Contractors have been ordered to stop work at a Russell property where earthworks are underway and a stream is being culverted.

The development is taking place at Uruti Bay, also known as Pomare Bay, between Russell township and Orongo Bay.

The property owners have a consent to build a jetty extending across tidal mudflats to deeper water, but not for land-based work including laying concrete pipes to culvert a roughly 100m stretch of stream.

Northland Regional Council coastal consents manager Paul Maxwell said the property owners applied in March to replace an existing jetty with a 33m-long piled jetty with a gangway and pontoon.

Advertisement

The application was sent to hapu and iwi for comment but the council had no record of a response. The jetty was approved in June on a non-notified basis after affected parties gave their approval.

There was no mention in the application of land-based activities.

The project includes building a 33m jetty, which has a consent, with a gangway and pontoon. Photo / Supplied
The project includes building a 33m jetty, which has a consent, with a gangway and pontoon. Photo / Supplied

The land-based work, which involved clearing vegetation and installing a culvert, was now being investigated by the council's monitoring department, Mr Maxwell said.

"The contractor undertaking the works has been required to cease further works until the investigation has been concluded. If as a result of the investigation, resource consents for the activities are found to be required, then appropriate enforcement action will be undertaken," Mr Maxwell said.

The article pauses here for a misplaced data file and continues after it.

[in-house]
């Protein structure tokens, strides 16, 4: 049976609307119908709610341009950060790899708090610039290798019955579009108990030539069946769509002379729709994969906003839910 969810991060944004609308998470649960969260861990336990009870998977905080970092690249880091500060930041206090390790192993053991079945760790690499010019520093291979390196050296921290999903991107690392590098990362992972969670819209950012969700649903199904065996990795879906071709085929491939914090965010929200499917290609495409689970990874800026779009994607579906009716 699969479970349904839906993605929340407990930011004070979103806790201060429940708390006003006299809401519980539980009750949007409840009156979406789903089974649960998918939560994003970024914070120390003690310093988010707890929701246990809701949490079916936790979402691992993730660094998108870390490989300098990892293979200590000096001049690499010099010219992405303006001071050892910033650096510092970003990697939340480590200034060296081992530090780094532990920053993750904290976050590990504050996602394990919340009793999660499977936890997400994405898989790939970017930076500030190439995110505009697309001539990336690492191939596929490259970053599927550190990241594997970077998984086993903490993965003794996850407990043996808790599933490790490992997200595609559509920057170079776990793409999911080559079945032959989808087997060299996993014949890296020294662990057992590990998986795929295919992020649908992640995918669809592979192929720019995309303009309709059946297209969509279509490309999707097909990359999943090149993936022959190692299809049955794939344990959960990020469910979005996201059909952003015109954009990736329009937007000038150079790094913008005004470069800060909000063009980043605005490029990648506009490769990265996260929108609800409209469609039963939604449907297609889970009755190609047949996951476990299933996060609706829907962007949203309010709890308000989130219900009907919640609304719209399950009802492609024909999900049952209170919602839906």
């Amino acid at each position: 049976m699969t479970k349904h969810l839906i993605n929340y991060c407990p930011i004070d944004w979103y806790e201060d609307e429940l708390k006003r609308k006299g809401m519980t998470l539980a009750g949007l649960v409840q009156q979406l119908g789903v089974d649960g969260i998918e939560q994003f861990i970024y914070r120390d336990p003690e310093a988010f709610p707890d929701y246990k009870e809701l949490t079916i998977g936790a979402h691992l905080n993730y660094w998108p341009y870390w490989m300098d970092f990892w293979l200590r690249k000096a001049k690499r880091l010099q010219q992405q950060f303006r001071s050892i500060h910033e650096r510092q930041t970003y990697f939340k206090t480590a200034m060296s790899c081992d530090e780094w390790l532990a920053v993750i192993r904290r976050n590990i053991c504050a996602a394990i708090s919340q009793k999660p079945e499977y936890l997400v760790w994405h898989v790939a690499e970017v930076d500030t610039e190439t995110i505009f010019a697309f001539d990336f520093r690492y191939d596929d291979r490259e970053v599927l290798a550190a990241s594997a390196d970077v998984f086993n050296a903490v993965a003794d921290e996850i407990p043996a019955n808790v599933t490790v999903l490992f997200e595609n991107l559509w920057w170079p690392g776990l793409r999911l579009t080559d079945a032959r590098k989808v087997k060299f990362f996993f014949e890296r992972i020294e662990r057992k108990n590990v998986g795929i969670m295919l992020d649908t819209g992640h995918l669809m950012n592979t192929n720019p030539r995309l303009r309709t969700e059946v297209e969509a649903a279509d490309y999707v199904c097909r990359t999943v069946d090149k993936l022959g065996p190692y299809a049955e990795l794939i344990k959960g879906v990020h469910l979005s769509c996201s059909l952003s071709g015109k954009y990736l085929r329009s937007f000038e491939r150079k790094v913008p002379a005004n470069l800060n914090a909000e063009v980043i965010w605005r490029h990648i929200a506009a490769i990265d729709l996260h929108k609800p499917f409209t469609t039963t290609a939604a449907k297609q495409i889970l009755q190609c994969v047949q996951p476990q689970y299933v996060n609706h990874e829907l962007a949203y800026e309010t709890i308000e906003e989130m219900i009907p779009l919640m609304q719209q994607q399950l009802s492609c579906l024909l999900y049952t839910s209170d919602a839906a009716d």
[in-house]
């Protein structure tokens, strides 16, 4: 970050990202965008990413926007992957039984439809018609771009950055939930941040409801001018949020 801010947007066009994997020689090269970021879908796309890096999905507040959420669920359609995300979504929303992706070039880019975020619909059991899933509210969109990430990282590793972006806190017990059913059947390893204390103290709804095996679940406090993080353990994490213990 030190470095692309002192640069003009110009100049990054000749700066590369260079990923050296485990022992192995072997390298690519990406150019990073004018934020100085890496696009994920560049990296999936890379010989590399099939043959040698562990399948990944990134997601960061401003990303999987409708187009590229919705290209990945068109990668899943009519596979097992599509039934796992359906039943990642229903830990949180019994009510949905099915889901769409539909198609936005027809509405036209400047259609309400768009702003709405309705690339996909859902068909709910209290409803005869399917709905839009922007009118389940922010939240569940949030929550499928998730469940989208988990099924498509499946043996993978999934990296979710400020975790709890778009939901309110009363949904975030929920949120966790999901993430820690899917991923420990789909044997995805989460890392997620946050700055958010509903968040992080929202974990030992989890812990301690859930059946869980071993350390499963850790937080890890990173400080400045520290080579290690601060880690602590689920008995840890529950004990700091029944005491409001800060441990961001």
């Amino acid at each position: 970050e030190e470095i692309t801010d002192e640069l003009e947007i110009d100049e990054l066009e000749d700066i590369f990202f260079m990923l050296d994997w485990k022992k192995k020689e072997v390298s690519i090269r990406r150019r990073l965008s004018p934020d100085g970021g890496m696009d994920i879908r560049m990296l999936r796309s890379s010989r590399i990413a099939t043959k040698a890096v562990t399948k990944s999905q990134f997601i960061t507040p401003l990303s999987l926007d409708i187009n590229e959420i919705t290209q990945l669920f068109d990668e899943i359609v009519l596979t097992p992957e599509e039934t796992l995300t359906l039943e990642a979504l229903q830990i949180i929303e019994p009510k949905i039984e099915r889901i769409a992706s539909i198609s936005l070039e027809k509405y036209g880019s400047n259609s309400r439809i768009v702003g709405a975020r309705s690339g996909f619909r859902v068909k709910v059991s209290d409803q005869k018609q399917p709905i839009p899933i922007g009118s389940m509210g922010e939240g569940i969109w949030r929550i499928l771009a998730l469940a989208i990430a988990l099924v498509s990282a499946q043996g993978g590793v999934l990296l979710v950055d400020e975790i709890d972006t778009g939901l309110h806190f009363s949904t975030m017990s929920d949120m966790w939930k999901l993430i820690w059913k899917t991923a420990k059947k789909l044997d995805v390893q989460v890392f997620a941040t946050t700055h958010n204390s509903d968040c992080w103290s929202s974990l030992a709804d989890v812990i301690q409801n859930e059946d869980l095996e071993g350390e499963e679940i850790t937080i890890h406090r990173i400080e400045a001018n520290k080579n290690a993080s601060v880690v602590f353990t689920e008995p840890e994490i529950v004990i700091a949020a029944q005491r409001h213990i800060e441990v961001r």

The property owners had lodged a separate application for dredging the area next to the pontoon. Assessment of that application, which had only recently been received, would include potential effects on pipi beds in the area.

Deb Rewiri, of the Kororareka Marae Society, said there had been no consultation from the regional or district councils about the development, and she was dismayed the jetty application had "snuck through". The jetty crossed a pipi bed which was one of the few places locals could still access the shellfish, she said.

Heritage NZ also contacted the property owners after it was notified of the earthworks by a member of the public.

Northland manager Bill Edwards said the owners had agreed to stop work and have the property assessed to see if any archaeological values could be affected. An assessment had been carried out at the property before, but not at the site of the current development.

The property is owned by Brent and Victoria McKeogh, who own sports and surf gear companies Platino Imports and Platino Surf. Mr McKeogh did not want to comment when contacted yesterday.